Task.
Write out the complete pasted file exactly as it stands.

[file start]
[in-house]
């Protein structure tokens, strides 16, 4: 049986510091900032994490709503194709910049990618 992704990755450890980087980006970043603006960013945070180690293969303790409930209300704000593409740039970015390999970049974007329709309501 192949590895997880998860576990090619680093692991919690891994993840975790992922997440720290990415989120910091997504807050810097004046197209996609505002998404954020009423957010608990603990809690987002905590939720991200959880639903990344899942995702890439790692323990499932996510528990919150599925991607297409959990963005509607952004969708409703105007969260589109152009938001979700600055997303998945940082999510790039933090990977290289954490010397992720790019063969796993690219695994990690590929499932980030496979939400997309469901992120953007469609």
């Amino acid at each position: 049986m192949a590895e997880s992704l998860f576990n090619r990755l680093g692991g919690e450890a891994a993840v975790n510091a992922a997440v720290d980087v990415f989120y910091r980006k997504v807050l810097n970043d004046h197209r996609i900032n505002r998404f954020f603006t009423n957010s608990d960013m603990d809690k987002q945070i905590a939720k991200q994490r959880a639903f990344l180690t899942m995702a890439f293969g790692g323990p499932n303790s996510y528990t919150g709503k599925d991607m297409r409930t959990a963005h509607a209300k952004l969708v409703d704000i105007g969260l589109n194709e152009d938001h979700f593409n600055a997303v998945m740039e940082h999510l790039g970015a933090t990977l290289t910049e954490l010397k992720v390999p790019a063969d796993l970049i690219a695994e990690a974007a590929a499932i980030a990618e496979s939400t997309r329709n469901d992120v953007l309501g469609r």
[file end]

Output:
[in-house]
């Protein structure tokens, strides 16, 4: 049986510091900032994490709503194709910049990618 992704990755450890980087980006970043603006960013945070180690293969303790409930209300704000593409740039970015390999970049974007329709309501 192949590895997880998860576990090619680093692991919690891994993840975790992922997440720290990415989120910091997504807050810097004046197209996609505002998404954020009423957010608990603990809690987002905590939720991200959880639903990344899942995702890439790692323990499932996510528990919150599925991607297409959990963005509607952004969708409703105007969260589109152009938001979700600055997303998945940082999510790039933090990977290289954490010397992720790019063969796993690219695994990690590929499932980030496979939400997309469901992120953007469609």
């Amino acid at each position: 049986m192949a590895e997880s992704l998860f576990n090619r990755l680093g692991g919690e450890a891994a993840v975790n510091a992922a997440v720290d980087v990415f989120y910091r980006k997504v807050l810097n970043d004046h197209r996609i900032n505002r998404f954020f603006t009423n957010s608990d960013m603990d809690k987002q945070i905590a939720k991200q994490r959880a639903f990344l180690t899942m995702a890439f293969g790692g323990p499932n303790s996510y528990t919150g709503k599925d991607m297409r409930t959990a963005h509607a209300k952004l969708v409703d704000i105007g969260l589109n194709e152009d938001h979700f593409n600055a997303v998945m740039e940082h999510l790039g970015a933090t990977l290289t910049e954490l010397k992720v390999p790019a063969d796993l970049i690219a695994e990690a974007a590929a499932i980030a990618e496979s939400t997309r329709n469901d992120v953007l309501g469609r």